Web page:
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Partnership facilitates exchange of ideas, bettering US and Kazakhstan forces

Goldwater Air National Guard Base Kazakhstan.

Airmen from the 161st Air Refueling Wing and Kazakhstan Battalion Peacekeeping Organization service members complete training in the pallet build-up process as part of the State Partnership Program. (U.S. Air National Guard/Courtesy Photo)

Goldwater Air National Guard Base Kazakhstan.

Airmen from the 161st Air Refueling Wing and Kazakhstan Battalion Peacekeeping Organization service members complete training in the pallet build-up process as part of the State Partnership Program. (U.S. Air National Guard/Courtesy Photo)

Goldwater Air National Guard Base Kazakhstan.

Airmen from the 161st Air Refueling Wing and Kazakhstan Battalion Peacekeeping Organization service members complete training in the pallet build-up process as part of the State Partnership Program. (U.S. Air National Guard/Courtesy Photo)

State Partnership Program

Airmen from the 161st Air Refueling Wing and Kazakhstan Battalion Peacekeeping Organization service members complete training in the pallet build-up process as part of the State Partnership Program. (U.S. Air National Guard/Courtesy Photo)

Goldwater Air National Guard Base -- --

The exchange of ideas and knowledge can better individuals and organizations – even organizations as large as a country’s military. For this reason, the State Partnership Program was created and that’s why the 161st Air Refueling Wing recently traveled to Kazakhstan.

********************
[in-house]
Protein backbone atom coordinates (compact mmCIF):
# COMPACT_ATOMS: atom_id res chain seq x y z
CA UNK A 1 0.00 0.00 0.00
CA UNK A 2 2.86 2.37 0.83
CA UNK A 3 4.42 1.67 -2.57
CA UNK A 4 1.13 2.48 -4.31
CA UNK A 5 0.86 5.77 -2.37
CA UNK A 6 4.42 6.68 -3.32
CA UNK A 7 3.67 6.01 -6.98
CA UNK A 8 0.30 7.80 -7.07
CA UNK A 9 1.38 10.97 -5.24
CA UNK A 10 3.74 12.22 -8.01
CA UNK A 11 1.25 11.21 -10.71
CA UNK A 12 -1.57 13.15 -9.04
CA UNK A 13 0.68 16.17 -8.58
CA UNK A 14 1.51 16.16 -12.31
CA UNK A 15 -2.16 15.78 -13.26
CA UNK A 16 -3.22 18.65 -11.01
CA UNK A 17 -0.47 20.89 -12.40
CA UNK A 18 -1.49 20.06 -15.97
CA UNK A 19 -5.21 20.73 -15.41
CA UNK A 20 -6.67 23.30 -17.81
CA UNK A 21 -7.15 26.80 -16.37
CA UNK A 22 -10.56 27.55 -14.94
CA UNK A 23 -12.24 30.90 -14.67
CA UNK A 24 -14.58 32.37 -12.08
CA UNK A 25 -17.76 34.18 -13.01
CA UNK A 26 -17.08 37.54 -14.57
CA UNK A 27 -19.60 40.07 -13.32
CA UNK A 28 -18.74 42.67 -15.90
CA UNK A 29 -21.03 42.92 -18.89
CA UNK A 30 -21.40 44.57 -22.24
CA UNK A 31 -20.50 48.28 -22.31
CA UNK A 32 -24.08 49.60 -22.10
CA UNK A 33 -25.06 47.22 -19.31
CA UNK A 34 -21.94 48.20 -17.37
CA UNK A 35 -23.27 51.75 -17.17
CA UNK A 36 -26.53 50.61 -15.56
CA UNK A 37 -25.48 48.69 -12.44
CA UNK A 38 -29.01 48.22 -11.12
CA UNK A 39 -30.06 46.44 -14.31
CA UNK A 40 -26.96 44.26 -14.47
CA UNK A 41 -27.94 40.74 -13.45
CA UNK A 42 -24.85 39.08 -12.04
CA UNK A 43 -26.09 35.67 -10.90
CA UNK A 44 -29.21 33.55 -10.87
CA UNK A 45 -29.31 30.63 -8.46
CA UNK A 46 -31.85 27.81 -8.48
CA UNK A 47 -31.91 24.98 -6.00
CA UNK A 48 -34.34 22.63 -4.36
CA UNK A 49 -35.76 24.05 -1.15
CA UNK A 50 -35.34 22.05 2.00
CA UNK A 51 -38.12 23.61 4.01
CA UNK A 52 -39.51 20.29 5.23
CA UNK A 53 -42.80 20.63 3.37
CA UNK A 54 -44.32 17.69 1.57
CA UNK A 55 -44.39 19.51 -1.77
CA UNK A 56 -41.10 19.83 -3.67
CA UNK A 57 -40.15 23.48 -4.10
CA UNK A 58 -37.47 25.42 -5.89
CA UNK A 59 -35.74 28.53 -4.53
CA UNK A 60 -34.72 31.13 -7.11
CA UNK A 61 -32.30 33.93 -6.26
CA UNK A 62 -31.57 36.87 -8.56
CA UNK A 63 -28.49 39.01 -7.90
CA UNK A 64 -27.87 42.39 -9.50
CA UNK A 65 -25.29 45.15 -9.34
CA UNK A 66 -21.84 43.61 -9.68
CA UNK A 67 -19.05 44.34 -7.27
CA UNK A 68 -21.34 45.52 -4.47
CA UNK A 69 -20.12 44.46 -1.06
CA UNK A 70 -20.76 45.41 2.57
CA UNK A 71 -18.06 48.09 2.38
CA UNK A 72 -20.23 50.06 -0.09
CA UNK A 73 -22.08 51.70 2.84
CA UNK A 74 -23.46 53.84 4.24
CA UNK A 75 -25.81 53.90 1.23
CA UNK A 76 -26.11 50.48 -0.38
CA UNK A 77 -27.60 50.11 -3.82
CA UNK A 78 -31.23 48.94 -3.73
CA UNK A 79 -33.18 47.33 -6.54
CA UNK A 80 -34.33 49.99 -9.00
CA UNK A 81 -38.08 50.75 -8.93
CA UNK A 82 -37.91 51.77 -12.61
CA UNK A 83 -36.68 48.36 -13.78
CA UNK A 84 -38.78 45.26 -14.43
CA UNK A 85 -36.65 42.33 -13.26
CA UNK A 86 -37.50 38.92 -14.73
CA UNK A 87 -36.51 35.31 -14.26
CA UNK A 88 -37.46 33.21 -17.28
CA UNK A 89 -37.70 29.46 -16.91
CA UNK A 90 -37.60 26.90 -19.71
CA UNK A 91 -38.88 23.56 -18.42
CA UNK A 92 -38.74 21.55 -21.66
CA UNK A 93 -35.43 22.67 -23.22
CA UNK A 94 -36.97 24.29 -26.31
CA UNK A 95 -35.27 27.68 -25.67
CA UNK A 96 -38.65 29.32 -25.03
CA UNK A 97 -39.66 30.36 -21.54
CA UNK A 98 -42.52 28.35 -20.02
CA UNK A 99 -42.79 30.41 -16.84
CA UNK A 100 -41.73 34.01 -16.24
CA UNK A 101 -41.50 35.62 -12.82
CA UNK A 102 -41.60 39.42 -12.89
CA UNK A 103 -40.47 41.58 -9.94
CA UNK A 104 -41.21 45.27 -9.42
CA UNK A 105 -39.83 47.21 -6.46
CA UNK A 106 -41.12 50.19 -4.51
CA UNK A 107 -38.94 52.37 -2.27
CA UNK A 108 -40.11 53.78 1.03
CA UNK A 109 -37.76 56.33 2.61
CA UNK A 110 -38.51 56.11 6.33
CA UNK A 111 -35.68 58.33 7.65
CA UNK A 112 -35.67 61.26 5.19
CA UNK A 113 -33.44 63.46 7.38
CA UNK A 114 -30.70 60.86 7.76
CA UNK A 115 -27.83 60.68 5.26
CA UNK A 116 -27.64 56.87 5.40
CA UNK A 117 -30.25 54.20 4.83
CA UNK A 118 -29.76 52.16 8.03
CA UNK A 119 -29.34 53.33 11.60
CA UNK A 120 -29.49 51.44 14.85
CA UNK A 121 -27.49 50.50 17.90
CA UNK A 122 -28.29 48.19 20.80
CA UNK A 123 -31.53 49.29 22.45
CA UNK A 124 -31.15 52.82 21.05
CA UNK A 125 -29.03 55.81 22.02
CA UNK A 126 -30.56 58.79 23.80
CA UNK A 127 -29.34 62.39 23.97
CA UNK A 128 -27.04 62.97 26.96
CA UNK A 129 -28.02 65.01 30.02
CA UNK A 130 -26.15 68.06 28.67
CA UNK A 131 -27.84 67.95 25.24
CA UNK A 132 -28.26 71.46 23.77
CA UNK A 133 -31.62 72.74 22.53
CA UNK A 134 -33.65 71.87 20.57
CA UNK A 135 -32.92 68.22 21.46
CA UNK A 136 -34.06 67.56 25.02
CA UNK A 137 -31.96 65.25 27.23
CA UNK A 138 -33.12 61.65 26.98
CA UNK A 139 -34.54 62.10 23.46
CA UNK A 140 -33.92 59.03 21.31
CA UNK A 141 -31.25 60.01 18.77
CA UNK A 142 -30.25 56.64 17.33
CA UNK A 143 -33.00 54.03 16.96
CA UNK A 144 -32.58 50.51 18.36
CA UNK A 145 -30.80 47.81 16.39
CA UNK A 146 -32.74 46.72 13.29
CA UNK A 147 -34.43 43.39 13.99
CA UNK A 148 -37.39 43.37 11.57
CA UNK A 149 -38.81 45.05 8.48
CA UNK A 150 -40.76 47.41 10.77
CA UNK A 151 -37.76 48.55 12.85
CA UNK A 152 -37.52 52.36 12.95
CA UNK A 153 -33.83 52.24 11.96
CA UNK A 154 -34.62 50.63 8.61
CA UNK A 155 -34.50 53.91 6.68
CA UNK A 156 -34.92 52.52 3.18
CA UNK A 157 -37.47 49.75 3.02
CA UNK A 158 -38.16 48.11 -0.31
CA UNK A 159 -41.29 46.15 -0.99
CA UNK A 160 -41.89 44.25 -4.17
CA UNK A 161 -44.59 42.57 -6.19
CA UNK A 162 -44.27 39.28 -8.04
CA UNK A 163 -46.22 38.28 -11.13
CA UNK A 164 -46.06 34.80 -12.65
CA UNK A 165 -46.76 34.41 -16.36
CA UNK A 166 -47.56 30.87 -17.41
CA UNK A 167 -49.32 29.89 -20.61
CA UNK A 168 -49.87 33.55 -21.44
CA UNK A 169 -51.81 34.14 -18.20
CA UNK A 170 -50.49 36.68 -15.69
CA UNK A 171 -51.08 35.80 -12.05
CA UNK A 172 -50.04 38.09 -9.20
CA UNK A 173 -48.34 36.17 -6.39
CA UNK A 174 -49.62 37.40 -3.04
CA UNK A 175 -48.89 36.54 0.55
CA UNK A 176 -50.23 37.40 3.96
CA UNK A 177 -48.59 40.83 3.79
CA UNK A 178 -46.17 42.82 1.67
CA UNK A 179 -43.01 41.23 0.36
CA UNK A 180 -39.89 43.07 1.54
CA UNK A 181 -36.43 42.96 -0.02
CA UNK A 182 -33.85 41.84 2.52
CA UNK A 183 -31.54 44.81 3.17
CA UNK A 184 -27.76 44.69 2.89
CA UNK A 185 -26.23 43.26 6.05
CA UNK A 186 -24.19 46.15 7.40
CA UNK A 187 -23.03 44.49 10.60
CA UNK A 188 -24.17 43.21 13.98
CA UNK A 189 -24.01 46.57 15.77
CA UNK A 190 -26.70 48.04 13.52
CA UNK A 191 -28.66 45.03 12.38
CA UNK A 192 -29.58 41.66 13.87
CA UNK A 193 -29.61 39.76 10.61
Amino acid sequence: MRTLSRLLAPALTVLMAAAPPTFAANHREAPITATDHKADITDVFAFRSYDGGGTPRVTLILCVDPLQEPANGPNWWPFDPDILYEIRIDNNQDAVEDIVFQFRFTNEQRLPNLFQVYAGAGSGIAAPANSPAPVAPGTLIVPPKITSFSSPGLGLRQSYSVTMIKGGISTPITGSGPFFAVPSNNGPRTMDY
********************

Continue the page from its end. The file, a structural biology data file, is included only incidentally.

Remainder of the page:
The State Partnership Program began in 1993 between the United States and the newly independent former Soviet Republics in coordination with the U.S. European Command. During the last 20 years, Arizona and Kazakhstan have regularly exchanged personnel in an effort to foster personal and professional relationships, exchange ideas and improve interoperability to the mutual benefit of both Armed Forces. Although not the first partnership of its kind, it was the first in Central Asia and one of the original 22 SPPs.

The purpose of this recent visit was to train and exchange knowledge of the pallet build-up process, as the Kazakhstan Battalion Peacekeeping Organization prepares to deploy for an exercise and a real-world peacekeeping mission.

“The partnership is important for the simple task of taking a look at how each side does stuff,” said Master Sgt. Terry Kots, 161st Aerial Port Squadron, air transportation specialist supervisor. “It is a partnership of sharing ideas and training. There are ideas we can take from them and there are ideas they can take from us - and make it our own.”

The partnership also provides an opportunity for both countrys’ service members to learn to work across cultural and language barriers.

Kots said once they got to know each other and worked out some communication hurdles, they were able to effectively work together and grow. He said, in the end, each side felt they were confident in their ability to palletize cargo, build up the pallets, load the aircraft and identify hazards so they could self-deploy.

“[The Kazakhstan forces] were hard chargers,” said Kots. “They are very proud of the work they do – it has to be exact - and that really impressed me. I really enjoyed the experience and look forward to working with them again.”

Previous partnership visits to Arizona included Army aviation operations, vehicle maintenance support, and non-commission officer development programs. Members of the Arizona Guard have also visited Kazakhstan to participate in Exercise Steppe Eagle, an annual multinational training exercise focused on peacekeeping and peace support operations.